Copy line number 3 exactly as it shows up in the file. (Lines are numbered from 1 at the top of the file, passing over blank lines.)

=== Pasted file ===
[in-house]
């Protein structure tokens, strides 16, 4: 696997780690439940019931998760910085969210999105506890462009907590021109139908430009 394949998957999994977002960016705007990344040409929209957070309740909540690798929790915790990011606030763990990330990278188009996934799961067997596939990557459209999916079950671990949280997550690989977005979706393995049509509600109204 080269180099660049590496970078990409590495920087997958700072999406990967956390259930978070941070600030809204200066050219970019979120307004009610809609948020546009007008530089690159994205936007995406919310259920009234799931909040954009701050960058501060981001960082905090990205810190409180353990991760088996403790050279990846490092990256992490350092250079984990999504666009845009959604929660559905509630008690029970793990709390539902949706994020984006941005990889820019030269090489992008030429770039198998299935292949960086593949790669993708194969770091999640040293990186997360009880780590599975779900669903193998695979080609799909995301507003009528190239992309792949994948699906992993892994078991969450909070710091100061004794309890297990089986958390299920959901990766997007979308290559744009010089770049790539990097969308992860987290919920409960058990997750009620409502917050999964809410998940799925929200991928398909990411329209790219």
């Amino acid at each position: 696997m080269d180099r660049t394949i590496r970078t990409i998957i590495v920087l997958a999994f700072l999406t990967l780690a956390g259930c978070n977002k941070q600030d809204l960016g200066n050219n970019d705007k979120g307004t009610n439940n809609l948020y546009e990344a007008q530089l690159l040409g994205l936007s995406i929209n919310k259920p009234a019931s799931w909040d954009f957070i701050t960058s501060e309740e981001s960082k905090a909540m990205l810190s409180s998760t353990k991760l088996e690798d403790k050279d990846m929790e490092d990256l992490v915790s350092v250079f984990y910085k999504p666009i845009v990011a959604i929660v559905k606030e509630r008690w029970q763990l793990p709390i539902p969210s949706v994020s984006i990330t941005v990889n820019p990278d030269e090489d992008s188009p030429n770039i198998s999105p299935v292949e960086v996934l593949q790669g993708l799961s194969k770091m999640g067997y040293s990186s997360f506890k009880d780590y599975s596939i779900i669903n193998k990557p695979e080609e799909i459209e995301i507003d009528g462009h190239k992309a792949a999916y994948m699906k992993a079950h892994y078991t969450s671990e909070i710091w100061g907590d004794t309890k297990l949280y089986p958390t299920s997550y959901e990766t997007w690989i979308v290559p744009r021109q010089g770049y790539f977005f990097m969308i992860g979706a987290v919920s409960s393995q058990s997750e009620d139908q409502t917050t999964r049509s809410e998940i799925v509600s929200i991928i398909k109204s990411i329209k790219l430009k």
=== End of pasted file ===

């Amino acid at each position: 696997m080269d180099r660049t394949i590496r970078t990409i998957i590495v920087l997958a999994f700072l999406t990967l780690a956390g259930c978070n977002k941070q600030d809204l960016g200066n050219n970019d705007k979120g307004t009610n439940n809609l948020y546009e990344a007008q530089l690159l040409g994205l936007s995406i929209n919310k259920p009234a019931s799931w909040d954009f957070i701050t960058s501060e309740e981001s960082k905090a909540m990205l810190s409180s998760t353990k991760l088996e690798d403790k050279d990846m929790e490092d990256l992490v915790s350092v250079f984990y910085k999504p666009i845009v990011a959604i929660v559905k606030e509630r008690w029970q763990l793990p709390i539902p969210s949706v994020s984006i990330t941005v990889n820019p990278d030269e090489d992008s188009p030429n770039i198998s999105p299935v292949e960086v996934l593949q790669g993708l799961s194969k770091m999640g067997y040293s990186s997360f506890k009880d780590y599975s596939i779900i669903n193998k990557p695979e080609e799909i459209e995301i507003d009528g462009h190239k992309a792949a999916y994948m699906k992993a079950h892994y078991t969450s671990e909070i710091w100061g907590d004794t309890k297990l949280y089986p958390t299920s997550y959901e990766t997007w690989i979308v290559p744009r021109q010089g770049y790539f977005f990097m969308i992860g979706a987290v919920s409960s393995q058990s997750e009620d139908q409502t917050t999964r049509s809410e998940i799925v509600s929200i991928i398909k109204s990411i329209k790219l430009k």